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Tips for a Stress-Free Holiday for You and Your Pets

The holidays are often a busy time with new foods, plants, decorations, and visitors gracing your home. Here are a few tips on things to watch for to keep your furry friends safe and healthy for the holidays:


  • Chocolate is a popular treat during the holidays, but it is toxic to your pet
  • Other candies and baked goods should be kept out of reach as well. An artificial sweetener called xylitol which is a common ingredient in gum and sweets can cause liver failure and death in dogs.
  • Turkey and other meat juices and gravy can be too rich and difficult for your dog to digest, which can lead to pancreatitis.
  • Other foods that are healthy for people to eat can cause problems in dogs and cats including raisins, onions, and grapes.
  • If you want to share holiday treats with your pets, buy or make treats designed specifically for them rather than offering table scraps.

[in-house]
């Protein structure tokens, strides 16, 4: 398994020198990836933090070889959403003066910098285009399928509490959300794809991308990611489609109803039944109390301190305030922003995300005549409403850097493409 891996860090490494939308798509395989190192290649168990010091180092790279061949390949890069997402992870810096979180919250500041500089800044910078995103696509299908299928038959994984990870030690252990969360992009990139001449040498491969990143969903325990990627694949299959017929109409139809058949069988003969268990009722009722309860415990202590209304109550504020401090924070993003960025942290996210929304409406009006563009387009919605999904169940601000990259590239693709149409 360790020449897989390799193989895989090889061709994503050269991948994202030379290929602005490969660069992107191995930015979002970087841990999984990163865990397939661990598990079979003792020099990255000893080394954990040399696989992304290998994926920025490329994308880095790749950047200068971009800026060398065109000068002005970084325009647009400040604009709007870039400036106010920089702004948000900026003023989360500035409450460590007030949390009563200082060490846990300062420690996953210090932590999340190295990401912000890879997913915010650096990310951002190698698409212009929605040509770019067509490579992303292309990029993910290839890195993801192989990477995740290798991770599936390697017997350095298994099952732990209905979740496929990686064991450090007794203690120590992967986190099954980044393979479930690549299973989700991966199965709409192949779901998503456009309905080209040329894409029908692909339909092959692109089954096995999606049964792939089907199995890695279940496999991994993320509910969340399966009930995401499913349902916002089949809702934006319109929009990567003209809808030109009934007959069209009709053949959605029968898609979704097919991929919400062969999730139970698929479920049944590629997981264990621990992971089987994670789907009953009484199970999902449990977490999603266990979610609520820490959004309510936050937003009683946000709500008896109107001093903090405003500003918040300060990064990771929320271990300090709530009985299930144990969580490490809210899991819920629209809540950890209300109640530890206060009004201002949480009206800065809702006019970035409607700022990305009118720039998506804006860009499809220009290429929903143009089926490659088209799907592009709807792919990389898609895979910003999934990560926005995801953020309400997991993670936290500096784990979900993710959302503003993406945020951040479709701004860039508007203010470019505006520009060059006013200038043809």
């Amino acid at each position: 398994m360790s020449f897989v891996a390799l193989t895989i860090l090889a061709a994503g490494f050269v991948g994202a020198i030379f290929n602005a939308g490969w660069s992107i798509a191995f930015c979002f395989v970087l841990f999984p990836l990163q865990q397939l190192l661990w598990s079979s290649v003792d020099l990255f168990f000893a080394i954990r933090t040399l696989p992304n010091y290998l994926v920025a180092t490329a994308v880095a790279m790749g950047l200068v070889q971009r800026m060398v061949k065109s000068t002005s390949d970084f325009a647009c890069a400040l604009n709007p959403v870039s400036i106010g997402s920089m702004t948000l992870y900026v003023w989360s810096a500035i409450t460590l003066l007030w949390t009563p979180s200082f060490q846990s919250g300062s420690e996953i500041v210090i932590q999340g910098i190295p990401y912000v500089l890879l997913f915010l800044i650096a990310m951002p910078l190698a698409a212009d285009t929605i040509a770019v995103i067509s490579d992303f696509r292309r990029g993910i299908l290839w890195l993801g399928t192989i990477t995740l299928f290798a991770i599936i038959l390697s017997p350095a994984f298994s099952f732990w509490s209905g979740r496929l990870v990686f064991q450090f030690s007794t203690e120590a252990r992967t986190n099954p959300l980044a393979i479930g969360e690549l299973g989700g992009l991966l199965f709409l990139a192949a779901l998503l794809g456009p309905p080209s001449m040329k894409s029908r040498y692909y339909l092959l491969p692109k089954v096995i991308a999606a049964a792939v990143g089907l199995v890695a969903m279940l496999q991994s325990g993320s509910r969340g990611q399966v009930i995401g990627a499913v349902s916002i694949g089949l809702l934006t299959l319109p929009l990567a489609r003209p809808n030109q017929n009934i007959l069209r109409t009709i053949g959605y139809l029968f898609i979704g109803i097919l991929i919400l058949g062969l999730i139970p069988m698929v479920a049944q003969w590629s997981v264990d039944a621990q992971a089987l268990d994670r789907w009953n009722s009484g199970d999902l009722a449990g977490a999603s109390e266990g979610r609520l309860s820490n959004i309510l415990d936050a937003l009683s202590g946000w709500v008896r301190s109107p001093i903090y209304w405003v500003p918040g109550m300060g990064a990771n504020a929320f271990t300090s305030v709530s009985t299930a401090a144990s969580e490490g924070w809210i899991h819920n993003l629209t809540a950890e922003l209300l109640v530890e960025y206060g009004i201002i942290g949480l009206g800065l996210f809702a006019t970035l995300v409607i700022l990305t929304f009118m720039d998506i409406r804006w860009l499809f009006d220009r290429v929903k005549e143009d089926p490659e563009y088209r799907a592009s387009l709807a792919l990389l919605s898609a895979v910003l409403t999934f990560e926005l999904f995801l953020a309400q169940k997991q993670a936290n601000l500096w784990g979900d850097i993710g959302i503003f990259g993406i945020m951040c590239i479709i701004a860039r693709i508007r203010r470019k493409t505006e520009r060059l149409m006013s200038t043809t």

• Christmas trees are tempting for pets to climb and play with dangling ornaments, which can cause trees to tip or fall over. Consider stabilizing your tree to the ceiling or a wall to prevent tipping. Hanging lemon-scented car air fresheners in your tree may prevent your cat from climbing it.
  • Hang ornaments that can be broken higher up on the tree, and avoid using tinsel or popcorn chains decorations as these can become entangled in the intestines if your pet eats them and can cause an intestinal blockage which could require surgery.
  • Do not leave pets unattended in rooms with lit candles
  • Several holiday plants can be toxic if eaten, including holly, mistletoe, balsam, fir, and cedar. Poinsettias can also cause some stomach upset if ingested. For a full list of toxic plants, see the following links:

https://www.aspca.org/pet-care/animal-poison-control/dogs-plant-list (dogs)
https://www.aspca.org/pet-care/animal-poison-control/cats-plant-list (cats)


  • If your pet gets anxious with new people in the house, consider providing a room where they can be by themselves and get away from all of the activity. Make sure to provide bedding, food and water, and a litterbox in this quiet room as well.
  • Watch your pet closely when visitors are entering or leaving as your pet may take this opportunity to make a break for it and become lost
  • Ensure your pet is microchipped and your contact information registered with the chip is up to date so if they do sneak out, there is a greater chance for them to be reunited with you.


Written By: Dr. Connie Tuck, DVM



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